13 April 2018Trademarks

‘Black Friday’ TM lacks distinctiveness in Germany, says trademark office

The German Patent and Trademark Office has concluded that the term ‘Black Friday’ lacks distinctiveness, in a trademark dispute involving PayPal and a Hong Kong-based company.

According to law firm Hogan Lovells, brand agency Super Union had been trying to enforce its ‘Black Friday’ trademark on retailers for the past two years.

The term ‘Black Friday’ originated in the US. Traditionally, it is the last Friday of November—the day after Thanksgiving—where retailers offer significant sales. The promotional day has since been adopted by European retailers.

Retailers had allegedly received propositions for expensive licensing deals or had been issued with cease-and-desist letters, telling them not to use the term ‘Black Friday’ in their promotions.

To avoid litigation, many of the retailers resorted to alternative wording such as ‘Super Friday’, or moved their sales to ‘Cyber Monday’ (the following Monday), according to Hogan Lovells.

Cancellation applications filed by 13 retailers, including PayPal (which was represented by Hogan Lovells), Puma, New Yorker and Tom Tailor. The opposers cited evidence that the term ‘Black Friday’ has been used for a long time in Germany.

The trademark office said that when the trademark application was filed in 2013, the term ‘Black Friday’ had already become colloquial. Therefore, the office found that the mark lacked distinctiveness and did not identify commercial origin.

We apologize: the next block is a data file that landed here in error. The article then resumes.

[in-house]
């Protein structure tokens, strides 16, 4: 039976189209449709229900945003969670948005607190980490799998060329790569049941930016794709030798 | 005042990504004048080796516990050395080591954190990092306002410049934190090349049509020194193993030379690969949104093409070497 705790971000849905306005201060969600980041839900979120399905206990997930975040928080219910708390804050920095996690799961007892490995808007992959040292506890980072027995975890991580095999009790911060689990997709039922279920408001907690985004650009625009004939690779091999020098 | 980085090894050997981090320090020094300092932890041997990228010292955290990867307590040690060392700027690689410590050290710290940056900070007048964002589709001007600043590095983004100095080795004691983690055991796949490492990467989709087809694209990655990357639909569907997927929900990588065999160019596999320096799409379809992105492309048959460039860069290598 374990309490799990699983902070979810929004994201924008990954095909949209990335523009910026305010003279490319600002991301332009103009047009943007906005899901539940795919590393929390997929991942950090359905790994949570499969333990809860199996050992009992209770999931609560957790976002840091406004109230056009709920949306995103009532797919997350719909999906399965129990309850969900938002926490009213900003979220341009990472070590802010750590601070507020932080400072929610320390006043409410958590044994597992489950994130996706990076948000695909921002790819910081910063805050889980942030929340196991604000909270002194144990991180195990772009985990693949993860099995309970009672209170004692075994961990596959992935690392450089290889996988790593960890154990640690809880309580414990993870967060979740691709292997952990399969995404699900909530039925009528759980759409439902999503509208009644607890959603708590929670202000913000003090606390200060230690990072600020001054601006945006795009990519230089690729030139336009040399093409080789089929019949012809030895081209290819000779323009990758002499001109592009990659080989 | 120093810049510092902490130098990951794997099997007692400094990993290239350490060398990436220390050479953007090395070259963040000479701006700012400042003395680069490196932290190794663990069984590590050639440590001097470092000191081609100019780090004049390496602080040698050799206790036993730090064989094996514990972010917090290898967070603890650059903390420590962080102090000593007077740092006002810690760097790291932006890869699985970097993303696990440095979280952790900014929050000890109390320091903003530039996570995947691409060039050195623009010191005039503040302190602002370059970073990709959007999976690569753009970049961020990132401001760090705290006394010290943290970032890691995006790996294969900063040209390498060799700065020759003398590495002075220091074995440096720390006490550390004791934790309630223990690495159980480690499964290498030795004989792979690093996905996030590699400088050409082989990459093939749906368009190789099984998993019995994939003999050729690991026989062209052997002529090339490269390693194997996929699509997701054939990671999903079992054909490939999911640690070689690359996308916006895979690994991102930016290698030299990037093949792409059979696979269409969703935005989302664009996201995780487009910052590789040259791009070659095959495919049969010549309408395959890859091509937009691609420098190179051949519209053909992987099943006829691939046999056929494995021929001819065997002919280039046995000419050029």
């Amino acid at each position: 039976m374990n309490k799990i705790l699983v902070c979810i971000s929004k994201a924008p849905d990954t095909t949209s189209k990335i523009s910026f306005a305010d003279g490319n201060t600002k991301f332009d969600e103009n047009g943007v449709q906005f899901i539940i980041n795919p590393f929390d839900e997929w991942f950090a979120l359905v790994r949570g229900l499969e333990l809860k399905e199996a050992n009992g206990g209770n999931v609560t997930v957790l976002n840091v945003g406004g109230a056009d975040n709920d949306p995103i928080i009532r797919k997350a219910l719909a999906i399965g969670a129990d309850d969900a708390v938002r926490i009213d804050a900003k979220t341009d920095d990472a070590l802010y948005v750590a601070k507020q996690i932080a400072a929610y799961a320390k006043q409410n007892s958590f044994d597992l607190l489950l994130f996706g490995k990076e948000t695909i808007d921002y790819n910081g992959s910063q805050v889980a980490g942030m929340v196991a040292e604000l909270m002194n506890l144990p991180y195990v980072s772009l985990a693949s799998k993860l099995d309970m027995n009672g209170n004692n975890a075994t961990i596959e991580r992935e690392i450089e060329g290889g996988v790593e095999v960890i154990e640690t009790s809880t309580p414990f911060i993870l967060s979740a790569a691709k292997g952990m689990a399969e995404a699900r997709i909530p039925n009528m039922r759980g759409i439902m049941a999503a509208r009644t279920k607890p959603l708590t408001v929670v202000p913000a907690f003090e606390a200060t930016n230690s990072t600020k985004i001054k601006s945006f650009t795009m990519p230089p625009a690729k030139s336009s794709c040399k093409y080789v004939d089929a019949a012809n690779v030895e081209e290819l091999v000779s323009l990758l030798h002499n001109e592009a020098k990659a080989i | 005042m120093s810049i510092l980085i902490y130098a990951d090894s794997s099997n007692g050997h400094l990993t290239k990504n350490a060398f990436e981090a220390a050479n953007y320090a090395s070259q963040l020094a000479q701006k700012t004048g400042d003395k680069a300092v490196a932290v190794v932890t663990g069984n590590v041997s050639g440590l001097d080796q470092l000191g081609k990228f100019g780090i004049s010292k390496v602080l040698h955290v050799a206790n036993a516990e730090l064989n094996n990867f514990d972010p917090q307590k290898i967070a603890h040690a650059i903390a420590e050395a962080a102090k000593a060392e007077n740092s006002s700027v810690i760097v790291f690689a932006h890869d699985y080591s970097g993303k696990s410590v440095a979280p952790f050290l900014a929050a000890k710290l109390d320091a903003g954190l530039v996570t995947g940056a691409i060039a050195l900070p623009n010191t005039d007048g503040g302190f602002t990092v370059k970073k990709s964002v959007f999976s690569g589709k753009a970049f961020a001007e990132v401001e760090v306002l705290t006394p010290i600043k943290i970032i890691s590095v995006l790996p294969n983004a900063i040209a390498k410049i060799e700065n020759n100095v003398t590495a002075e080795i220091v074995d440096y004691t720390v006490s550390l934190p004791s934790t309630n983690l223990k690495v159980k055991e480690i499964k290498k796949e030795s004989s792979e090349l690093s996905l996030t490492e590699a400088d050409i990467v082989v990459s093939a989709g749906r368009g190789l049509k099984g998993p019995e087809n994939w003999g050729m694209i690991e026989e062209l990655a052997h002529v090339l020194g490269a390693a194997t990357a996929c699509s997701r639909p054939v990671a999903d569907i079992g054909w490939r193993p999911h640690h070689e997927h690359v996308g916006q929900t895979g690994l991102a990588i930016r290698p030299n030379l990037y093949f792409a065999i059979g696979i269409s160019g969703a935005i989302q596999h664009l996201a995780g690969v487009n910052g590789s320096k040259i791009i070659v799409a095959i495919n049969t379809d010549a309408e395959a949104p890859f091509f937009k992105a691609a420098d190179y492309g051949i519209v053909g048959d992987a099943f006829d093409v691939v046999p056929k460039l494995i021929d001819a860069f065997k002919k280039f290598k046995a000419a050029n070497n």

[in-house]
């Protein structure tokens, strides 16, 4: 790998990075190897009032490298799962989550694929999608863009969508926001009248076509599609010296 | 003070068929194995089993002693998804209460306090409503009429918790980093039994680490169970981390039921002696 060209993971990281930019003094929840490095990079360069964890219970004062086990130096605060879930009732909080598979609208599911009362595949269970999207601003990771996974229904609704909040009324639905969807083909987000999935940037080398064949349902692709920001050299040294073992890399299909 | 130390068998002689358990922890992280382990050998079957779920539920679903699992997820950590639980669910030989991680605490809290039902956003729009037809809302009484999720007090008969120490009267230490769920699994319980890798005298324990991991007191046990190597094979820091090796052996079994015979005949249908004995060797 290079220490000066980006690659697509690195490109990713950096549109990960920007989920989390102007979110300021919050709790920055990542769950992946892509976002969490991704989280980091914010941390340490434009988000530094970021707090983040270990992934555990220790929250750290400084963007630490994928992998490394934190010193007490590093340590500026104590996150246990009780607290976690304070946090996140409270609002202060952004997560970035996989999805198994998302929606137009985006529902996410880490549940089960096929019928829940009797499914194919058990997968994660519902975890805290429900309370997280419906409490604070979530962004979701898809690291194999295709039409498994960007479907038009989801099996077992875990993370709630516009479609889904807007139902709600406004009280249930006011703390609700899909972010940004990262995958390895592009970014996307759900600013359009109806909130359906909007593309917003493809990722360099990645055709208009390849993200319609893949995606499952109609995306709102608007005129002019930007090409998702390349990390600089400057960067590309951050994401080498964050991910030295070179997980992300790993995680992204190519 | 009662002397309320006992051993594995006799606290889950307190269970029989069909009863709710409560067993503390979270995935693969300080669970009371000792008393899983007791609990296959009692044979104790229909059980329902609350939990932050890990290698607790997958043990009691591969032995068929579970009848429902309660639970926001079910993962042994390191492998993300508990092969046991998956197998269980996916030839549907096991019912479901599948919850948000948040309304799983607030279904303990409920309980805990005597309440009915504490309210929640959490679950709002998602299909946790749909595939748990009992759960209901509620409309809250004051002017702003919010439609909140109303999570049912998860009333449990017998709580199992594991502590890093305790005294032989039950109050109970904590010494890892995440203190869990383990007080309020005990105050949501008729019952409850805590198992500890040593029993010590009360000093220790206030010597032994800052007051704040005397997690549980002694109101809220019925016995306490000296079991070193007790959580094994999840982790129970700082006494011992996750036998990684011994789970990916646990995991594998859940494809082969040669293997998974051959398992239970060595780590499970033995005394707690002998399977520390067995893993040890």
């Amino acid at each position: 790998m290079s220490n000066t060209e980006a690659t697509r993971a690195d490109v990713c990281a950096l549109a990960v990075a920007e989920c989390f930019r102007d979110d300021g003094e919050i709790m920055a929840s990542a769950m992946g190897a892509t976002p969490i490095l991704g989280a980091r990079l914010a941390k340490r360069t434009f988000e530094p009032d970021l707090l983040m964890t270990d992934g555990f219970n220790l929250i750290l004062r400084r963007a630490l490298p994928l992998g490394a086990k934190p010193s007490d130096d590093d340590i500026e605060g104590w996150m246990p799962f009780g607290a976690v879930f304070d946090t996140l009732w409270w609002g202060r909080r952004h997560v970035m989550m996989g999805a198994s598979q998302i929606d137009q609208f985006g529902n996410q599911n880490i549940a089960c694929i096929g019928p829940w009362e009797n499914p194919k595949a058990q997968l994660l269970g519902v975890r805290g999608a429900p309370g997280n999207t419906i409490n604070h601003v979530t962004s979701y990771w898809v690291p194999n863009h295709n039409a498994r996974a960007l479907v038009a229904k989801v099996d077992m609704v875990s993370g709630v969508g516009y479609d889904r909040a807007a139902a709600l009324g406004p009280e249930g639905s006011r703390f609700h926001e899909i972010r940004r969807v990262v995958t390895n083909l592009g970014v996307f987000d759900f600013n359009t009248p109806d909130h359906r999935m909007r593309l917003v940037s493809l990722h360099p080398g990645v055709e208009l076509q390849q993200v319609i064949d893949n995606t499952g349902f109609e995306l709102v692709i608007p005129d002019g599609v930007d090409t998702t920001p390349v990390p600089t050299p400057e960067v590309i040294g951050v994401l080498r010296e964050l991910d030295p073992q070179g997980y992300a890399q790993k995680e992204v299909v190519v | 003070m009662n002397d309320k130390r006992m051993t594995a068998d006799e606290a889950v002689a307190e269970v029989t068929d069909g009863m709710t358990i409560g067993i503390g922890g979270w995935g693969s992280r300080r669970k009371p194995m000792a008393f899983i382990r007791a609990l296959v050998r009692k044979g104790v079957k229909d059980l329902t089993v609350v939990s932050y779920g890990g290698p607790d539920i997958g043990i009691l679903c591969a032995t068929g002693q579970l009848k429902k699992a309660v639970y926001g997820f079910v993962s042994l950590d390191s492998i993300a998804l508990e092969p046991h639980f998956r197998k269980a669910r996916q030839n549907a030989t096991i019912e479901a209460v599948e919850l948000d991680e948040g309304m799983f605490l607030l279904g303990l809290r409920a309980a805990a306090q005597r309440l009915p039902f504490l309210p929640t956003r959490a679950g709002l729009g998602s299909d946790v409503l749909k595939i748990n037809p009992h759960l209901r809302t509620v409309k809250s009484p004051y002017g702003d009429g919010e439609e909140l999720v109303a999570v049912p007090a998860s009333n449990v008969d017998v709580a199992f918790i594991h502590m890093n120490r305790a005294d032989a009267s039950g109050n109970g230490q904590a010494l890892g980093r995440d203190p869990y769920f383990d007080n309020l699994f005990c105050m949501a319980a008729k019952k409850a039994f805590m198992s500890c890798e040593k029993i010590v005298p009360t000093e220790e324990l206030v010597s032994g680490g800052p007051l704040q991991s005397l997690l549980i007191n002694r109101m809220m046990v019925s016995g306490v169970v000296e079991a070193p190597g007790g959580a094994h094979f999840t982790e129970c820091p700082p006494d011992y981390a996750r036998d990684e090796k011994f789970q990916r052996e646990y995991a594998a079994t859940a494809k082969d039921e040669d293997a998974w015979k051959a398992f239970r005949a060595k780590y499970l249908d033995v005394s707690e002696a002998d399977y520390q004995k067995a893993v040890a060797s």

Alexander Hogertz, partner at Hogertz and representative of Super Union, said that the decision is not binding.

He noted that Super Union would file an appeal with the German Federal Patent Court and that the company is “confident” that the office’s decision will be repealed.

“The trademark is still registered and thus legally effective. The owner of the trademark will further pursue its rights against any possible infringements.”

Anthonia Ghalamkarizadeh, counsel at Hogan Lovells, said that the successful parties delivered a blow in “dismantling a monopoly that was flawed from the start”.

“We can only hope that, upon appeal, the German Federal Patent court will expedite its proceedings, so that retail obtains legal certainty on the use of ‘Black Friday’ before the next sales day comes up on November 23, 2018,” she concluded.

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